The easiest way to clean your tent is to erect it first. If you can, choose a warm day. Dissolve a small amount of laundry detergent in warm water and lightly sponge the fabric surfaces. If necessary, gently wipe stubborn, greasy spots with a rag dampened with white spirit or dry-cleaning fluid. Do not use strong hardware store solvents like acetone or lacquer thinners. Any of these may damage coatings and lamination adhesives.

Thorough rinsing is best done with a hose. When the outer tent is more or less dry, dismantle the tent and finish hosing off the inner floor. We find hanging it over a line is the most convenient way to do this. Allow the complete tent to dry thoroughly. If you used white spirit or dry-cleaning fluid on the outer surface of your outer tent you may like to restore the water repellency that use of these solvents will have certainly diminished. Instructions are provided below.

Although rarely, we do get asked how to remove mildew from badly neglected tents. The use of strong, oxidising bleach solutions is not recommended, however sponging affected areas with a very dilute bleach solution will do little harm to materials. Leave the fabric damp with the solution for at least half-an-hour. Rinse and dry thoroughly. Alternatively, or additionally, set the tent up in summer sunlight for several days. The UV will sterilize the mildewed fabric faster than it will deteriorate it. (Our experience is that it takes some months of strong sunlight to significantly weaken lightweight tent fabrics).

Care of Zips and Zip Sliders

Without question, the most common cause of grief across all outdoor gear, not just tents, involve zip sliders. Unless a product is specifically destined for use in a marine environment, we use 'continuous spiral / coil' zips. They are strong, impact resistant, lightweight and flexible, and not subject to the irrepairable damage teeth zips can suffer. Sometimes we use PU coated versions of the coil zips in places where they can eliminate the need for bulky or awkward cover flaps. Whatever the case, take careful note of the following..

It is important to keep all zips clean and free of salt and grit. If you use your gear in a marine or other salt affected environment make sure you frequently rinse salt from zips, zip sliders and other metallic components, particularly before storage. If you don't, corrosion will certainly occur requiring slider and possibly whole zip replacement. Grit also contributes to premature slider wear. Hosing with fresh water will remove salt and most grit. After cleaning, rinsing and drying, lubricate the zip coils and fittings with a silicone spray. This will significantly reduce slider drag and wear, and prolong zip life. The use of excessive force in operating zips causes slider distortion. This results in zip coils not meshing when the zip is being closed.

If you do have a zip problem look up our page on DIY repairs before you do anything else (like scream for help). Zips are not as mysterious or recalcitrant as you might imagine. With a little guidance and empowerment many problems can be fixed on the kitchen table.

Maintaining Water Beading on Synthetic Fabric Surfaces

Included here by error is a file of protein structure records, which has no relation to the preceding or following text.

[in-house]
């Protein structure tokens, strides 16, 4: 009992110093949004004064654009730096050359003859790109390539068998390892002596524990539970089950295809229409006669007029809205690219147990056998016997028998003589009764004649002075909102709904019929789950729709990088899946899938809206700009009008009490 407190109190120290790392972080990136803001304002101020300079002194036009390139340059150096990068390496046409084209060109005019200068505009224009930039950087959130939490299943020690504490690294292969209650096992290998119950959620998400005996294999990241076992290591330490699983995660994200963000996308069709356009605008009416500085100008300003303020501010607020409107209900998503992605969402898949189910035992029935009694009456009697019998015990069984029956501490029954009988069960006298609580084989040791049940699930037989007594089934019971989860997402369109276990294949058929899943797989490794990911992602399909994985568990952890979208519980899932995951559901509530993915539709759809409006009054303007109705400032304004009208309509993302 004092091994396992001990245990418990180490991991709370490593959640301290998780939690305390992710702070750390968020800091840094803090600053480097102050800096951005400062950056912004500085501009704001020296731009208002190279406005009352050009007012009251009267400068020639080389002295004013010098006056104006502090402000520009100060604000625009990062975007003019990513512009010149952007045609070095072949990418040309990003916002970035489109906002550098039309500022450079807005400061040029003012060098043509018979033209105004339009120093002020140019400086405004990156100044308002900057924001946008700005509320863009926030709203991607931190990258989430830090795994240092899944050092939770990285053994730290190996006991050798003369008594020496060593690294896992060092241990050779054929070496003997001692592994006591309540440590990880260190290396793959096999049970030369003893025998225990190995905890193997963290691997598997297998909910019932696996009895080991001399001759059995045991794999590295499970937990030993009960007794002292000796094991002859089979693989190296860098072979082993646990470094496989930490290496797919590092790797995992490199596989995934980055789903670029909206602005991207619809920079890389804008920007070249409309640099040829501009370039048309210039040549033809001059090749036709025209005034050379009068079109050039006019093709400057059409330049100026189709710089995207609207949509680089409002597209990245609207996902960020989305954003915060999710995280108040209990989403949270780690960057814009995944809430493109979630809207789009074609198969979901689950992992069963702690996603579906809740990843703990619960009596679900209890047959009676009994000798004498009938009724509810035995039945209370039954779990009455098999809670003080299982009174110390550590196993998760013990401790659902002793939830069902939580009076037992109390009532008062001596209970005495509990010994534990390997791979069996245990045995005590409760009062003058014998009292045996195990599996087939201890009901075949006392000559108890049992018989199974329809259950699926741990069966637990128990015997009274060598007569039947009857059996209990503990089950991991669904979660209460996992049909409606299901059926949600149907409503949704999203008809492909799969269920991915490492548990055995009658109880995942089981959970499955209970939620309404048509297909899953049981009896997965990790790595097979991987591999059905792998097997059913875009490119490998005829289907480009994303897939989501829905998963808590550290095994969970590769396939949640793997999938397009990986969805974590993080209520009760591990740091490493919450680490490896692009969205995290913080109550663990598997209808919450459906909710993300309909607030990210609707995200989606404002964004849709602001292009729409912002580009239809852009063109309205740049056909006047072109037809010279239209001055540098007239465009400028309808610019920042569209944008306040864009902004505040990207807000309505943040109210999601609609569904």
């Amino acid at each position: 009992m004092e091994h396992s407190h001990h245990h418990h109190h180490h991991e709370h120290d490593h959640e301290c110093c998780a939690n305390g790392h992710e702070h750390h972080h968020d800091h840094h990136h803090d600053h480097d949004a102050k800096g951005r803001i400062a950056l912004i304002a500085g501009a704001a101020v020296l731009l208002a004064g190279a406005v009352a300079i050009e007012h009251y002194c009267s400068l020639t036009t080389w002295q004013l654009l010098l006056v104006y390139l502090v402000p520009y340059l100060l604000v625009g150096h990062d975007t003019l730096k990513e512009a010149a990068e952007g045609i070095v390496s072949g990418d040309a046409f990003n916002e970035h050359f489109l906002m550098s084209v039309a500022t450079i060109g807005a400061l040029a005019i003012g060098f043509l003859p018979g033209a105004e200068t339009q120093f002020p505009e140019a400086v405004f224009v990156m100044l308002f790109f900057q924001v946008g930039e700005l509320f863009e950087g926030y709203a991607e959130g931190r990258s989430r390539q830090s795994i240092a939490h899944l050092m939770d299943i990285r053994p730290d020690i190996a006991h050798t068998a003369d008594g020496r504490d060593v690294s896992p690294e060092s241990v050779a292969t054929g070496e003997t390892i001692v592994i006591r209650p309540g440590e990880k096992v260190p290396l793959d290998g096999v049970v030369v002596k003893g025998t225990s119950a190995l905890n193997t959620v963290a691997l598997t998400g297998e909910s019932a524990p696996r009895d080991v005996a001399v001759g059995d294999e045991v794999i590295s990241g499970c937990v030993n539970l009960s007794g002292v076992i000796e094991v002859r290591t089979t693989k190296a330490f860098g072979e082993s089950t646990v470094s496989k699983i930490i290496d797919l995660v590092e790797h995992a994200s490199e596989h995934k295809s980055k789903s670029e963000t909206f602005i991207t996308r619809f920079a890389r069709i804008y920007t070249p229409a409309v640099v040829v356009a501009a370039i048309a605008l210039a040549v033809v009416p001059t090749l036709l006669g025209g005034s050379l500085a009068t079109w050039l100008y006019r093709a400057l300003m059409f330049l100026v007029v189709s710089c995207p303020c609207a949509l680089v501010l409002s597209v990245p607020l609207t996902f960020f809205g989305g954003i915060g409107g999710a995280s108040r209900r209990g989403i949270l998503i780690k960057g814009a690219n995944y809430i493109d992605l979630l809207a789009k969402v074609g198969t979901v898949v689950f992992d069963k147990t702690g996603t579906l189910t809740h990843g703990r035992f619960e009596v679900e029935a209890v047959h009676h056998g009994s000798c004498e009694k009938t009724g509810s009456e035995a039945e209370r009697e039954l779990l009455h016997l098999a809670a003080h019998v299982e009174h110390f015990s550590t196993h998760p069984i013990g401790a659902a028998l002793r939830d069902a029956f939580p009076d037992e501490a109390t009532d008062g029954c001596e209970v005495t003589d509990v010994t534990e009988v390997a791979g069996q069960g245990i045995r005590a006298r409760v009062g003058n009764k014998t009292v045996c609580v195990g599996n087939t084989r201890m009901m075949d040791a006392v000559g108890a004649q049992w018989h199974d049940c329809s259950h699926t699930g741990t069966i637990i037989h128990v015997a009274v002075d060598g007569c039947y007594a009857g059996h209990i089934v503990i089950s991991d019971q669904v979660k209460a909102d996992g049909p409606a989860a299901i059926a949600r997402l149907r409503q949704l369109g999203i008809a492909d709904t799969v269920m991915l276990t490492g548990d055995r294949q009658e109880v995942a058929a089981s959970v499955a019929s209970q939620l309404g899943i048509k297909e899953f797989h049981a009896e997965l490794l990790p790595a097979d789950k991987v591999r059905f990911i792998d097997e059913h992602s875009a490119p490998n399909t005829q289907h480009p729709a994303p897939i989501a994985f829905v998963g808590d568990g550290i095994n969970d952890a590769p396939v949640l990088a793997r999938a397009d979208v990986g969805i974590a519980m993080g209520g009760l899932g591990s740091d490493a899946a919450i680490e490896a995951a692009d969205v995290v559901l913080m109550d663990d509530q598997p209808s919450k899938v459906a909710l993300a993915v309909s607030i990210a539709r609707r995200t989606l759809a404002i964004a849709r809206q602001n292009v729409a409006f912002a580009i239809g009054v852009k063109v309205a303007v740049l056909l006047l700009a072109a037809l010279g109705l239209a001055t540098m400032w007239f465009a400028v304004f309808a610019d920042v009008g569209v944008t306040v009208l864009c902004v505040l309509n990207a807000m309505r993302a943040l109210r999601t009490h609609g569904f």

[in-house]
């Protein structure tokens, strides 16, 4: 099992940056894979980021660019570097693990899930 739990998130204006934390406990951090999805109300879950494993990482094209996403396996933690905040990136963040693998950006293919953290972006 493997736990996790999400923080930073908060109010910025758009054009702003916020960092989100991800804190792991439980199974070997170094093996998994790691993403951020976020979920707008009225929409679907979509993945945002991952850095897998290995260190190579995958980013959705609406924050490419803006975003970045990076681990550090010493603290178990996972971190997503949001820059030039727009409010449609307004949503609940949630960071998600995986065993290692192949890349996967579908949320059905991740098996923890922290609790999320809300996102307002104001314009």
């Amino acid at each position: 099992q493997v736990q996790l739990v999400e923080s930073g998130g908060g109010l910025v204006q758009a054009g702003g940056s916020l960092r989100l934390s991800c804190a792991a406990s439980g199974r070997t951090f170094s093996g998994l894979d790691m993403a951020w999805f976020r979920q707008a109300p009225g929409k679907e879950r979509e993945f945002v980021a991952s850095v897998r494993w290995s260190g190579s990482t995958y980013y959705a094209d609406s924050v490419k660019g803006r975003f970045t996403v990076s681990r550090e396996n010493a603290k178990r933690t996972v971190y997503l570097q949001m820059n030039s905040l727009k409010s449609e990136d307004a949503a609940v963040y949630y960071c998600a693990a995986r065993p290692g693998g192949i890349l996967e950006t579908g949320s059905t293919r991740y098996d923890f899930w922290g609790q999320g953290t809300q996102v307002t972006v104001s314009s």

While particularly advantageous for rainwear and other clothing, there are advantages in maintaining the water repellency of the synthetic fabrics used in you tent. Sooner or later the hydrophobic silicone or fluoro-polymer DWR finishes applied to these fabrics deteriorate. The main advantages of maintaining them are that your tent will dry more quickly, water will be less likely to wick through those points that are impossible to effectively machine seam seal during the tent's production, zips will benefit from the treatment, snow and ice will be less likely to adhere to the fabric, and cleaning will be easier. Spray or brush application of liquid re-treatment water repellents are the only practical application methods for tents. Ask your outdoor store for the latest formulation. There are variations in the amounts and types of active ingredients between brands.

Care of Metal Components

Your tent's high tech aluminium alloy poles require careful attention. Salt particularly, but also grit, need to be kept at bay. After a trip along the coast or on a boat, be sure to thoroughly rinse the salt from poles and pegs. Sea kayakers take note! Our tent poles are lightweight and, in use, stressed closer to their failure limits than most structures. There is little allowance made for the weakening effects of corrosion. The best way we have found to do remove salt (and grit) is to tie the poles out horizontally, end for end, so that all sections and connectors can be spaced out separately along the shock cord. Then you can hose the pole line thoroughly to remove the salt and allow all components to dry. You could also make the most of the opportunity to spray some slip silicone on the connecting areas once the parts are dry. 

If your tent fabric is contaminated from salt spray it also needs rinsing. A big part of the problem is due to the fact that salt is hygroscopic, it sucks water from the atmosphere and remains constantly damp. Your tent and components may appear dry and clean when you put them into storage but they will absorb moisture when atmospheric humidity is high. This leads to corrosion, especially quickly with metal zip sliders and non-anodised surfaces. (The normal operation of a zip slider eventually causes protective paint and surface finishes to be abraded away on the inside of the fitting).